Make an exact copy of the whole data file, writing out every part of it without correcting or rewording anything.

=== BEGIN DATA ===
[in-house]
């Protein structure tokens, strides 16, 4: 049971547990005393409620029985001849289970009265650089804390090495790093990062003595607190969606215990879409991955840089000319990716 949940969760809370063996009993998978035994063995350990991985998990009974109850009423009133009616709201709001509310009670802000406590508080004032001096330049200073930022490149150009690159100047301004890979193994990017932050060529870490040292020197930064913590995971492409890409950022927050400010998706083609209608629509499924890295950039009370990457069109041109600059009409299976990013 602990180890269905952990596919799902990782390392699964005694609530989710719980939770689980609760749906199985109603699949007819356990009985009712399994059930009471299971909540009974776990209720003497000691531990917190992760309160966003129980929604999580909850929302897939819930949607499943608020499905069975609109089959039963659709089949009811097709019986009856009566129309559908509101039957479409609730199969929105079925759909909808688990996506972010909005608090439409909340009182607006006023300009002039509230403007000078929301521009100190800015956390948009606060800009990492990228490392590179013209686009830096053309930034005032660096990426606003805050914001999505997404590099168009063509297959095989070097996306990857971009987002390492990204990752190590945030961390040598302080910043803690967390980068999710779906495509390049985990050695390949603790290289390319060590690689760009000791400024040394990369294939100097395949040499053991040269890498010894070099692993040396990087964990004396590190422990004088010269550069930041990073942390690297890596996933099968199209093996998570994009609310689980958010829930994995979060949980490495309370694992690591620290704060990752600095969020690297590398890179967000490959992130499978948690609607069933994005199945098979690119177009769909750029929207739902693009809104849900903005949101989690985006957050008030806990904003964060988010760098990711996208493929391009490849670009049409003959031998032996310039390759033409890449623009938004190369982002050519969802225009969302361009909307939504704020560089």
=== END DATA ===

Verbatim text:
[in-house]
């Protein structure tokens, strides 16, 4: 049971547990005393409620029985001849289970009265650089804390090495790093990062003595607190969606215990879409991955840089000319990716 949940969760809370063996009993998978035994063995350990991985998990009974109850009423009133009616709201709001509310009670802000406590508080004032001096330049200073930022490149150009690159100047301004890979193994990017932050060529870490040292020197930064913590995971492409890409950022927050400010998706083609209608629509499924890295950039009370990457069109041109600059009409299976990013 602990180890269905952990596919799902990782390392699964005694609530989710719980939770689980609760749906199985109603699949007819356990009985009712399994059930009471299971909540009974776990209720003497000691531990917190992760309160966003129980929604999580909850929302897939819930949607499943608020499905069975609109089959039963659709089949009811097709019986009856009566129309559908509101039957479409609730199969929105079925759909909808688990996506972010909005608090439409909340009182607006006023300009002039509230403007000078929301521009100190800015956390948009606060800009990492990228490392590179013209686009830096053309930034005032660096990426606003805050914001999505997404590099168009063509297959095989070097996306990857971009987002390492990204990752190590945030961390040598302080910043803690967390980068999710779906495509390049985990050695390949603790290289390319060590690689760009000791400024040394990369294939100097395949040499053991040269890498010894070099692993040396990087964990004396590190422990004088010269550069930041990073942390690297890596996933099968199209093996998570994009609310689980958010829930994995979060949980490495309370694992690591620290704060990752600095969020690297590398890179967000490959992130499978948690609607069933994005199945098979690119177009769909750029929207739902693009809104849900903005949101989690985006957050008030806990904003964060988010760098990711996208493929391009490849670009049409003959031998032996310039390759033409890449623009938004190369982002050519969802225009969302361009909307939504704020560089």